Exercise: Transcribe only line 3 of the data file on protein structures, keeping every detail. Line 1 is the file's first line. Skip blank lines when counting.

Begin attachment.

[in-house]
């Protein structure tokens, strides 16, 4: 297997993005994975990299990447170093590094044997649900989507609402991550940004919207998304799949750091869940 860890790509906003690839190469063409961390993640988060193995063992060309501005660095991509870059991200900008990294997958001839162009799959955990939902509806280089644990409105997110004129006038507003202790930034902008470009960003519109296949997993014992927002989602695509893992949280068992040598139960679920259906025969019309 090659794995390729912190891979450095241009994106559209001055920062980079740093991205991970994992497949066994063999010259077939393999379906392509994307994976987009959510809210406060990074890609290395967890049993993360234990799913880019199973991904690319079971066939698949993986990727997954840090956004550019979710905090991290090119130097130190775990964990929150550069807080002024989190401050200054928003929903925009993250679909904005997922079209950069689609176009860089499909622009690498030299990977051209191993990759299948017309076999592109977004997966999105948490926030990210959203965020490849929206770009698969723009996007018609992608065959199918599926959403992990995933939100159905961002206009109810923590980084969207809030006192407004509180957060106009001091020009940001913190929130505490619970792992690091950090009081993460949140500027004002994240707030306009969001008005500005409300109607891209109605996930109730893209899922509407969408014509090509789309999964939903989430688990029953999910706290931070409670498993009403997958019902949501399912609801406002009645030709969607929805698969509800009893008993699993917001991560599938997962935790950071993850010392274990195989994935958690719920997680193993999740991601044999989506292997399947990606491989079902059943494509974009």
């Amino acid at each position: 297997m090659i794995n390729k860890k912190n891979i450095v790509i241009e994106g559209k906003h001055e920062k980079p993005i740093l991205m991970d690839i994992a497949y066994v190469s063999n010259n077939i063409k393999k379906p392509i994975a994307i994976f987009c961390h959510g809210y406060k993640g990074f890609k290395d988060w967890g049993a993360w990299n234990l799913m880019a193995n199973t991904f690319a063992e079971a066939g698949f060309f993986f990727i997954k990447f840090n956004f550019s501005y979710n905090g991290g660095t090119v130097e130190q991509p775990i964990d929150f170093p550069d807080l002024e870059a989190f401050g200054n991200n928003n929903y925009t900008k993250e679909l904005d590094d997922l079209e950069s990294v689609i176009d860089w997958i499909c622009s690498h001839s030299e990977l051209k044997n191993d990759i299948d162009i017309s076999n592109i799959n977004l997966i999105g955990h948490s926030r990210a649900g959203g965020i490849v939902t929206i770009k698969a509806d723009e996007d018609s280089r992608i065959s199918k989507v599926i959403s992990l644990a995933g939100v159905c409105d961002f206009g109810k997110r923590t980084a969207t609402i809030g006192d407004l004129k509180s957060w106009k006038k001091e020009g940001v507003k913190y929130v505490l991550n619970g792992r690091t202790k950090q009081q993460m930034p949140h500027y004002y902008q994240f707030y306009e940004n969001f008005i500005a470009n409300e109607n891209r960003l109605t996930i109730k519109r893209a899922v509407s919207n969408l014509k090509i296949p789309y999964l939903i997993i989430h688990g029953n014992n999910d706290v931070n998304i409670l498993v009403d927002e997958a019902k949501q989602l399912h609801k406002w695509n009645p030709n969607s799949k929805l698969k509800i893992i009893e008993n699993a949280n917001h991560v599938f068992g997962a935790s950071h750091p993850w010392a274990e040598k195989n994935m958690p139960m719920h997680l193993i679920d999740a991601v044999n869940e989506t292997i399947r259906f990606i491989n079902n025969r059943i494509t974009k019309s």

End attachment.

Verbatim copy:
């Amino acid at each position: 297997m090659i794995n390729k860890k912190n891979i450095v790509i241009e994106g559209k906003h001055e920062k980079p993005i740093l991205m991970d690839i994992a497949y066994v190469s063999n010259n077939i063409k393999k379906p392509i994975a994307i994976f987009c961390h959510g809210y406060k993640g990074f890609k290395d988060w967890g049993a993360w990299n234990l799913m880019a193995n199973t991904f690319a063992e079971a066939g698949f060309f993986f990727i997954k990447f840090n956004f550019s501005y979710n905090g991290g660095t090119v130097e130190q991509p775990i964990d929150f170093p550069d807080l002024e870059a989190f401050g200054n991200n928003n929903y925009t900008k993250e679909l904005d590094d997922l079209e950069s990294v689609i176009d860089w997958i499909c622009s690498h001839s030299e990977l051209k044997n191993d990759i299948d162009i017309s076999n592109i799959n977004l997966i999105g955990h948490s926030r990210a649900g959203g965020i490849v939902t929206i770009k698969a509806d723009e996007d018609s280089r992608i065959s199918k989507v599926i959403s992990l644990a995933g939100v159905c409105d961002f206009g109810k997110r923590t980084a969207t609402i809030g006192d407004l004129k509180s957060w106009k006038k001091e020009g940001v507003k913190y929130v505490l991550n619970g792992r690091t202790k950090q009081q993460m930034p949140h500027y004002y902008q994240f707030y306009e940004n969001f008005i500005a470009n409300e109607n891209r960003l109605t996930i109730k519109r893209a899922v509407s919207n969408l014509k090509i296949p789309y999964l939903i997993i989430h688990g029953n014992n999910d706290v931070n998304i409670l498993v009403d927002e997958a019902k949501q989602l399912h609801k406002w695509n009645p030709n969607s799949k929805l698969k509800i893992i009893e008993n699993a949280n917001h991560v599938f068992g997962a935790s950071h750091p993850w010392a274990e040598k195989n994935m958690p139960m719920h997680l193993i679920d999740a991601v044999n869940e989506t292997i399947r259906f990606i491989n079902n025969r059943i494509t974009k019309s």